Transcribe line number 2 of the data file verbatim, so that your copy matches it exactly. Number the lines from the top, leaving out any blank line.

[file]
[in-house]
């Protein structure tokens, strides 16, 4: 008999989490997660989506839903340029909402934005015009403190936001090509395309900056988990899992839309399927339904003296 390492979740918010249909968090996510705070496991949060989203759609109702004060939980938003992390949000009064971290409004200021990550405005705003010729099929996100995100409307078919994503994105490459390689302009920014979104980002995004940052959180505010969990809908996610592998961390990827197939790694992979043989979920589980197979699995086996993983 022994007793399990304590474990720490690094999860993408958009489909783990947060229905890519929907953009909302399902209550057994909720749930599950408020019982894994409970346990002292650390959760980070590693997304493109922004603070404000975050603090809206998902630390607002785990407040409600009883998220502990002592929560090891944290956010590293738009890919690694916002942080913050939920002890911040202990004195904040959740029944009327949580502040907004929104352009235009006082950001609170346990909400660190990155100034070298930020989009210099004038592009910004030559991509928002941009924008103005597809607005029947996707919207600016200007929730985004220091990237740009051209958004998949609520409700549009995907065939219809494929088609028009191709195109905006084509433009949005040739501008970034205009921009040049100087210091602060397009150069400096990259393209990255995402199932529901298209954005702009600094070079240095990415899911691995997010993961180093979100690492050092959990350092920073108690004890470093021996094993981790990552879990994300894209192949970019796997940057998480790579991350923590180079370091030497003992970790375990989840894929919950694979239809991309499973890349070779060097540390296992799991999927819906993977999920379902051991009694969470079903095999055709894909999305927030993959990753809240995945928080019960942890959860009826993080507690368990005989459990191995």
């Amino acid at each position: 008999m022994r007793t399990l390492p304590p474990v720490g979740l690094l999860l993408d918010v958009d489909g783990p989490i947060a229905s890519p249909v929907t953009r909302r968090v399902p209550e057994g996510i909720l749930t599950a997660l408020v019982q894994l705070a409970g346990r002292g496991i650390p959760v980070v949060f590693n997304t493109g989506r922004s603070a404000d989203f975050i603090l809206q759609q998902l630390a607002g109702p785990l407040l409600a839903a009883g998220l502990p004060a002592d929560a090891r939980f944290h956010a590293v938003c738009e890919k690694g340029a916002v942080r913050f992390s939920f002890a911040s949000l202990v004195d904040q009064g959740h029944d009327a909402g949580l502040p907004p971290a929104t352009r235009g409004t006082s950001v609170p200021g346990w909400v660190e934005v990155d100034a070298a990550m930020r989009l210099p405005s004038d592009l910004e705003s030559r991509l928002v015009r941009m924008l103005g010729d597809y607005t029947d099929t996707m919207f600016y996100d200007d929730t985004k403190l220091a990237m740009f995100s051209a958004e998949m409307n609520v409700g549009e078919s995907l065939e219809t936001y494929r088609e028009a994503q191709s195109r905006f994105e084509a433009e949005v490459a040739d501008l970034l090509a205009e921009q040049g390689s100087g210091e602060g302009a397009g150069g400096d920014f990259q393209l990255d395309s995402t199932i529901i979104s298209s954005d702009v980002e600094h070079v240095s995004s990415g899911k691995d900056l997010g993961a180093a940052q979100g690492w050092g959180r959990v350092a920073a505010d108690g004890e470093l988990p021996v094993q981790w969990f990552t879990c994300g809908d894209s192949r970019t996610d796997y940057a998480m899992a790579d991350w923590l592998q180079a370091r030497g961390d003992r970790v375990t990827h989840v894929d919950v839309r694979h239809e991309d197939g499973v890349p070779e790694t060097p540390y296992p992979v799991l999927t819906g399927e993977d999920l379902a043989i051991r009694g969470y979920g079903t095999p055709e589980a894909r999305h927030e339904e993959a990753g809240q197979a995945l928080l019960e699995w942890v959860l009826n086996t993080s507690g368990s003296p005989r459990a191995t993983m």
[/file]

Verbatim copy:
């Protein structure tokens, strides 16, 4: 008999989490997660989506839903340029909402934005015009403190936001090509395309900056988990899992839309399927339904003296 390492979740918010249909968090996510705070496991949060989203759609109702004060939980938003992390949000009064971290409004200021990550405005705003010729099929996100995100409307078919994503994105490459390689302009920014979104980002995004940052959180505010969990809908996610592998961390990827197939790694992979043989979920589980197979699995086996993983 022994007793399990304590474990720490690094999860993408958009489909783990947060229905890519929907953009909302399902209550057994909720749930599950408020019982894994409970346990002292650390959760980070590693997304493109922004603070404000975050603090809206998902630390607002785990407040409600009883998220502990002592929560090891944290956010590293738009890919690694916002942080913050939920002890911040202990004195904040959740029944009327949580502040907004929104352009235009006082950001609170346990909400660190990155100034070298930020989009210099004038592009910004030559991509928002941009924008103005597809607005029947996707919207600016200007929730985004220091990237740009051209958004998949609520409700549009995907065939219809494929088609028009191709195109905006084509433009949005040739501008970034205009921009040049100087210091602060397009150069400096990259393209990255995402199932529901298209954005702009600094070079240095990415899911691995997010993961180093979100690492050092959990350092920073108690004890470093021996094993981790990552879990994300894209192949970019796997940057998480790579991350923590180079370091030497003992970790375990989840894929919950694979239809991309499973890349070779060097540390296992799991999927819906993977999920379902051991009694969470079903095999055709894909999305927030993959990753809240995945928080019960942890959860009826993080507690368990005989459990191995």